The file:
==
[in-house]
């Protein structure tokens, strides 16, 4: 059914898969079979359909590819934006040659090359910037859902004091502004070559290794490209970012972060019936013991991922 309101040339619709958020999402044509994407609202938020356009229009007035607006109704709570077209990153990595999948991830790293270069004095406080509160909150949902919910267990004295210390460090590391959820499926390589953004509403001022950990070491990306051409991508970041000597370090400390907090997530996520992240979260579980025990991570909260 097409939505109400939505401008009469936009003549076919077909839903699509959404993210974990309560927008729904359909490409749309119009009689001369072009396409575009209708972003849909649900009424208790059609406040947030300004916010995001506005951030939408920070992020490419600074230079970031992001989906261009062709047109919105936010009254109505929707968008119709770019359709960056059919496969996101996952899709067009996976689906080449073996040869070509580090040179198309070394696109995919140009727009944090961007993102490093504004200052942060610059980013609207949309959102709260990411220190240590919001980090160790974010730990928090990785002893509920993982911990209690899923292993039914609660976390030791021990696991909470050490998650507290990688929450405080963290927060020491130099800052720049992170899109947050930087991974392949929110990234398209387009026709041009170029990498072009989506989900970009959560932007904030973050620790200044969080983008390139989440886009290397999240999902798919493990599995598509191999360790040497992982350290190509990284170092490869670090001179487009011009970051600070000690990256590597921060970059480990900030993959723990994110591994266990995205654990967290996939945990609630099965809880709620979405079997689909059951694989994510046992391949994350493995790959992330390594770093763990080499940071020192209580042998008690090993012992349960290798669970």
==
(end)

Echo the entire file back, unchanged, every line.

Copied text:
[in-house]
């Protein structure tokens, strides 16, 4: 059914898969079979359909590819934006040659090359910037859902004091502004070559290794490209970012972060019936013991991922 309101040339619709958020999402044509994407609202938020356009229009007035607006109704709570077209990153990595999948991830790293270069004095406080509160909150949902919910267990004295210390460090590391959820499926390589953004509403001022950990070491990306051409991508970041000597370090400390907090997530996520992240979260579980025990991570909260 097409939505109400939505401008009469936009003549076919077909839903699509959404993210974990309560927008729904359909490409749309119009009689001369072009396409575009209708972003849909649900009424208790059609406040947030300004916010995001506005951030939408920070992020490419600074230079970031992001989906261009062709047109919105936010009254109505929707968008119709770019359709960056059919496969996101996952899709067009996976689906080449073996040869070509580090040179198309070394696109995919140009727009944090961007993102490093504004200052942060610059980013609207949309959102709260990411220190240590919001980090160790974010730990928090990785002893509920993982911990209690899923292993039914609660976390030791021990696991909470050490998650507290990688929450405080963290927060020491130099800052720049992170899109947050930087991974392949929110990234398209387009026709041009170029990498072009989506989900970009959560932007904030973050620790200044969080983008390139989440886009290397999240999902798919493990599995598509191999360790040497992982350290190509990284170092490869670090001179487009011009970051600070000690990256590597921060970059480990900030993959723990994110591994266990995205654990967290996939945990609630099965809880709620979405079997689909059951694989994510046992391949994350493995790959992330390594770093763990080499940071020192209580042998008690090993012992349960290798669970």